If "Slaves to the Grave" proves anything at all, it's that Rigor Mortis was something special. Scaccia's frantic riffs piled over Bruce Corbitt's grunts and a rhythm section boasting technical percussion and robust bass lines make a sound that is both concise and to the point. Brutal thrashers in the vein of Morbid Saint like "Flesh for Flies" and "Curse of the Draugr" show clear as day that Rigor Mortis hadn't lost touch with its heritage; this isn't your kiddie-table thrash metal. "Slaves to the Grave" is rabid, throwing a crispy guitar tone down like a slab of meat and charging forth with authority. Scaccia's lead work is excellent, topping even his blazing tremolo picking-the man was an inhuman talent. "Slaves to the Grave" is Rigor Mortis twenty years later; the sound refined, the chemistry the same. There are some bits here that mix up the torture tactics, however.
The serene atmospheric jam latched onto the rump of "Poltergeist," for instance, effortlessly conveys a semblance of horror that mirrors the song's havoc-ridden barbarity while standing worlds away from it, and that ability to naturally twist opposites together is something special, really. "Blood Bath," too, throws in a soloing section brought under the spectrum of this eerie, soundtrack-esque quality as if the divide between atmosphere and mayhem were paper-thin. "Ludus Magnus" is something of a golden egg among the bloody stones-a crawling nine-minute epic employing narrative vocals and frequent snare rolls to usurp the album's hectic aura. It's slow and repetitive, but done so in a way that is wonderfully meticulous and delightfully poignant, yet undeniably under Rigor Mortis' knife; it outshines the rest as far as I'm concerned.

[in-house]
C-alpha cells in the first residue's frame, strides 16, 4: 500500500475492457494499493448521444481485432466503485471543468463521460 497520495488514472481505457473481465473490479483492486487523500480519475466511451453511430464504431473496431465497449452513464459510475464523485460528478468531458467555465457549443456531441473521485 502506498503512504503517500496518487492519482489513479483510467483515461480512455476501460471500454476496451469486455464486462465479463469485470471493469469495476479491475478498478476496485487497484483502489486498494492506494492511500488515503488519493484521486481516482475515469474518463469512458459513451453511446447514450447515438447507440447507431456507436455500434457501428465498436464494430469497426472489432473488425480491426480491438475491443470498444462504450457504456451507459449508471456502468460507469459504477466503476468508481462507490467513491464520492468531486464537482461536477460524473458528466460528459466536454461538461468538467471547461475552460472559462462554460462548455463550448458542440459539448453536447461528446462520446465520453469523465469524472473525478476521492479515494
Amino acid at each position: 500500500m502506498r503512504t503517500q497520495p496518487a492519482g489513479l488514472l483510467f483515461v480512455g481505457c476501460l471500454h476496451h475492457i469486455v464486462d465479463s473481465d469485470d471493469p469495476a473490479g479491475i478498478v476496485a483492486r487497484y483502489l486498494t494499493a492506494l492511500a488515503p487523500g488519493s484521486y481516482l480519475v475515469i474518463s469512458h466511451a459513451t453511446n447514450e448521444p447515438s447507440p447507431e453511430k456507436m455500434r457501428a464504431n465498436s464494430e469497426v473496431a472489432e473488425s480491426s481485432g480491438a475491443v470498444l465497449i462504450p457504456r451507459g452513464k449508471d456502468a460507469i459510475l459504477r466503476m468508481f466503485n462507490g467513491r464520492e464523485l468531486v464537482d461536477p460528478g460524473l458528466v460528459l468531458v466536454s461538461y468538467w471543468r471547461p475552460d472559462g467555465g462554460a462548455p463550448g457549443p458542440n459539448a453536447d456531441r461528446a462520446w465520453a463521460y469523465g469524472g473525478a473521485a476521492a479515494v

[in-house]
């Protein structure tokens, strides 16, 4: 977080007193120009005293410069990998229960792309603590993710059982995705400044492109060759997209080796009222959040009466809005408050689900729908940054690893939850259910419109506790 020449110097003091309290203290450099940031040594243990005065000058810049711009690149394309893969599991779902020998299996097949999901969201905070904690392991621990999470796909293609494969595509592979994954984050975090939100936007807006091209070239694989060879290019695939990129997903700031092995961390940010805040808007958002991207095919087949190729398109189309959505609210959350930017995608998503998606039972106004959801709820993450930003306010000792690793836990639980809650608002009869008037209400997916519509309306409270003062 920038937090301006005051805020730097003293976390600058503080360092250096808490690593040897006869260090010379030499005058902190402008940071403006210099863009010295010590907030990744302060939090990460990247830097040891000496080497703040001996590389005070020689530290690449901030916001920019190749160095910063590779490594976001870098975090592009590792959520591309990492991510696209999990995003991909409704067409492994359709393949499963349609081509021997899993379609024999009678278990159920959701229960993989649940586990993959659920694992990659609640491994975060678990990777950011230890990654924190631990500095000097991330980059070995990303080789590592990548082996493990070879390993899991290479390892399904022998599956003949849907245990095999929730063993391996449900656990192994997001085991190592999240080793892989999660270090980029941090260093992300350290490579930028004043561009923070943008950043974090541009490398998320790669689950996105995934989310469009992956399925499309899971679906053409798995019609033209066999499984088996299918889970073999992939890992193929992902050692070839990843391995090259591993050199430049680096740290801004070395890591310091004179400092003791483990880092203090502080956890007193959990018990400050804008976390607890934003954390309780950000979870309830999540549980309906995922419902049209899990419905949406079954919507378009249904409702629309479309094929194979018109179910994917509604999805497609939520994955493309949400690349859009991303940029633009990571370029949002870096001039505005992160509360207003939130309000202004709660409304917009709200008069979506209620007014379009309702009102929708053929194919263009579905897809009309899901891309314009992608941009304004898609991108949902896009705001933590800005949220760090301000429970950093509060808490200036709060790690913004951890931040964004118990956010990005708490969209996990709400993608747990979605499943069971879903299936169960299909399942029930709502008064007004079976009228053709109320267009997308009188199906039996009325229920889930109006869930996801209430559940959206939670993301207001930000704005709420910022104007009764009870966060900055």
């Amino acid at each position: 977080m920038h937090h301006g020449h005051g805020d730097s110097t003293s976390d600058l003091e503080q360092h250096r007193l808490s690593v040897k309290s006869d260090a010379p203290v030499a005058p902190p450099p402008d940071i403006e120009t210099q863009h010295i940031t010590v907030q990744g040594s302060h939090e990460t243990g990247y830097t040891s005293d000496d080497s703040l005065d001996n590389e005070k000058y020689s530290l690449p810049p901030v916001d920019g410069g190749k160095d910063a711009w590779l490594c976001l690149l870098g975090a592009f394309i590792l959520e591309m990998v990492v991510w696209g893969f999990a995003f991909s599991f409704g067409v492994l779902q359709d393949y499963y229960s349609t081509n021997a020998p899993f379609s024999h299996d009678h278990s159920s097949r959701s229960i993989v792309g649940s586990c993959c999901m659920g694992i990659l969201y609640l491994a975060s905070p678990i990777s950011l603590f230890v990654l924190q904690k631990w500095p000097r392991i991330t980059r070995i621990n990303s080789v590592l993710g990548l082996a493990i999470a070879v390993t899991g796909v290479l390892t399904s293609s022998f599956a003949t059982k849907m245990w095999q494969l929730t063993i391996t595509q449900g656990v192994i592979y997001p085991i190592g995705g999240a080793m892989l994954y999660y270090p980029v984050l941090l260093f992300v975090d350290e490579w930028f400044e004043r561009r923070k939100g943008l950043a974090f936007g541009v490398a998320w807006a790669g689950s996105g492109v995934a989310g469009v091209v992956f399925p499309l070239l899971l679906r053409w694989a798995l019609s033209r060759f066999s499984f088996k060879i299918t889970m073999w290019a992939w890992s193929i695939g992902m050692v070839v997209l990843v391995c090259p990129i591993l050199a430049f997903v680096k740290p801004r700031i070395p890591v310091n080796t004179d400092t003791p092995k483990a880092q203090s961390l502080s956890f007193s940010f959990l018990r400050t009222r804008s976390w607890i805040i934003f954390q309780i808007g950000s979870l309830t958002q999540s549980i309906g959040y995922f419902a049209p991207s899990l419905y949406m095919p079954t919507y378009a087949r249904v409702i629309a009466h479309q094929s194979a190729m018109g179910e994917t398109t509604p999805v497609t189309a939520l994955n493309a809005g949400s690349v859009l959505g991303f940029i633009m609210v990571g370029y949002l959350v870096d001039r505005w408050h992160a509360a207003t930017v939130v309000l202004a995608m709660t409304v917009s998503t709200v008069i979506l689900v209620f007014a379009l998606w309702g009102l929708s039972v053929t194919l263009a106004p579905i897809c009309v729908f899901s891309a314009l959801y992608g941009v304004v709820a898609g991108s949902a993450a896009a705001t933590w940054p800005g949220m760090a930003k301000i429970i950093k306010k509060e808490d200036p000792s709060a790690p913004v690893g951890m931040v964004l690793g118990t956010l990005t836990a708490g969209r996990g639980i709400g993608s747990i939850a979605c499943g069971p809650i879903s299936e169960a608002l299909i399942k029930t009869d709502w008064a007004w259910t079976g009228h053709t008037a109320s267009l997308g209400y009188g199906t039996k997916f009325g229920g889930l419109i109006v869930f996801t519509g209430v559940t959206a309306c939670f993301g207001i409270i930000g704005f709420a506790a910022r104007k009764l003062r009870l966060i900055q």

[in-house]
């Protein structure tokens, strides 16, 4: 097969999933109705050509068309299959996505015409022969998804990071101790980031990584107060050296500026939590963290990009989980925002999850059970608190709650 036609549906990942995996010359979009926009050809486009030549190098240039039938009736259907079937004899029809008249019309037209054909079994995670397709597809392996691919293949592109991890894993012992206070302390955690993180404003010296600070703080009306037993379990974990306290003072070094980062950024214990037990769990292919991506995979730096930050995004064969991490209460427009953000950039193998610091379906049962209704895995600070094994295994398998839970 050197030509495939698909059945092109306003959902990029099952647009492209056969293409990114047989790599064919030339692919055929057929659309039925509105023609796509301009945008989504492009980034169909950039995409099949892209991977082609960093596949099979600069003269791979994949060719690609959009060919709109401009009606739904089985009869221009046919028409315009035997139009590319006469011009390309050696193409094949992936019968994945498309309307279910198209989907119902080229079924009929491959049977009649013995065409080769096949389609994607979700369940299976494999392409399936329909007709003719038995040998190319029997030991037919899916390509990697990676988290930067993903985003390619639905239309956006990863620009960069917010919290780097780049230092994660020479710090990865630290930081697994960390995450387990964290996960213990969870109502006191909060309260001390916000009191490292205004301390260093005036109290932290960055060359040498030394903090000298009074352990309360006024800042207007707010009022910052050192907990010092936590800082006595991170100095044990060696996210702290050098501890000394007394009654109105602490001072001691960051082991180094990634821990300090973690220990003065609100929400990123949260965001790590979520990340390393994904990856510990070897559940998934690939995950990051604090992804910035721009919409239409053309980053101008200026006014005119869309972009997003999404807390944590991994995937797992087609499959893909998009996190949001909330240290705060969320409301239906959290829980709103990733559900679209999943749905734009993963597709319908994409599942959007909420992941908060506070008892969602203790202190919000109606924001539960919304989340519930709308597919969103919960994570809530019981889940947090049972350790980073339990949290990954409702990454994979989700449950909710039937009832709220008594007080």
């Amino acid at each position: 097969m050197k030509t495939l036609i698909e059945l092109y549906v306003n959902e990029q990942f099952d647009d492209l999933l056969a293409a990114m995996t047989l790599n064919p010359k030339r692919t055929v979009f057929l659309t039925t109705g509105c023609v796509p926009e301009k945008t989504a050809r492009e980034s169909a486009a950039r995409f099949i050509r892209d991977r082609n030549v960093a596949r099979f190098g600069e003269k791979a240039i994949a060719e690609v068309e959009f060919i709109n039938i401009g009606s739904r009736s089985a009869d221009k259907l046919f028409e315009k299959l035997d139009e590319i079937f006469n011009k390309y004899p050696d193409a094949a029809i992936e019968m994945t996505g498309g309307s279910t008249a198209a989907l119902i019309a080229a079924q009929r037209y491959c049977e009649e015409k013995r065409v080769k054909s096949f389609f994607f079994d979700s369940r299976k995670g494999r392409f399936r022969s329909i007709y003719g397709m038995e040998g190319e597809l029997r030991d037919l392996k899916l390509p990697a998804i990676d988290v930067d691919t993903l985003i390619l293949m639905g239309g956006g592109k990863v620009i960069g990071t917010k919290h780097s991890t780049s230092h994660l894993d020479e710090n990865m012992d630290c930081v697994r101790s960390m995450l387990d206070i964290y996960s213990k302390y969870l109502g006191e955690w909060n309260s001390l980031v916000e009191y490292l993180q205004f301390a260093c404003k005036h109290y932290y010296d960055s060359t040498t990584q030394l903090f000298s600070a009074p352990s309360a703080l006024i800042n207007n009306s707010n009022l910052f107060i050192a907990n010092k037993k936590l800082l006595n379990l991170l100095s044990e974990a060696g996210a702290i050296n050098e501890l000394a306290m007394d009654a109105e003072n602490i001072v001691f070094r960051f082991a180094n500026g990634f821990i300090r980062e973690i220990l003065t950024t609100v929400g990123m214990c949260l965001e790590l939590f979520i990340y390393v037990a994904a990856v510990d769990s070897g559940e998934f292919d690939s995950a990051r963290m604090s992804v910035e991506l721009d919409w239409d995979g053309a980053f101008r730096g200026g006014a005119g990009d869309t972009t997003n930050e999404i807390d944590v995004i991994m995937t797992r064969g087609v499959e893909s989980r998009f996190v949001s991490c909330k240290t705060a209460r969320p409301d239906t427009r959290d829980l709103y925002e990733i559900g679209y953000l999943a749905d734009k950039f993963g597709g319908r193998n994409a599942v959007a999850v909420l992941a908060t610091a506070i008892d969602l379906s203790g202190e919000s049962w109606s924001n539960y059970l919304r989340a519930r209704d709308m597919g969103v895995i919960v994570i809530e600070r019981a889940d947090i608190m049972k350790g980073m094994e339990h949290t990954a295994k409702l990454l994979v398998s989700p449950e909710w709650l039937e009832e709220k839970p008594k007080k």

Another vital factor to admire here is the communal standard of top-notch performances. Listening closely to the bass reveals a number of grabbing mechanics exploding underneath Scaccia's bombing guitar tone, showing the sort of care and intricacy in a rhythm section that is often neglected by the herd. Corbitt sounds ravenous spewing out hilariously campy lyrics that have a clear sense of humor shining through his words of gore and horror. "Slaves to the Grave" might not be the ultimate Rigor Mortis album, but it has earned its right to be among the few reunion records out there that exceed expectations in every category. The riffs are excellent, the vocals are ruthless, the sound quality is loud and intense; "Slaves to the Grave" is an all-around killer. The curtains have called; the sendoff is suicidal. Goodnight, sick prince.
Rigor Mortis - Slaves to the Grave
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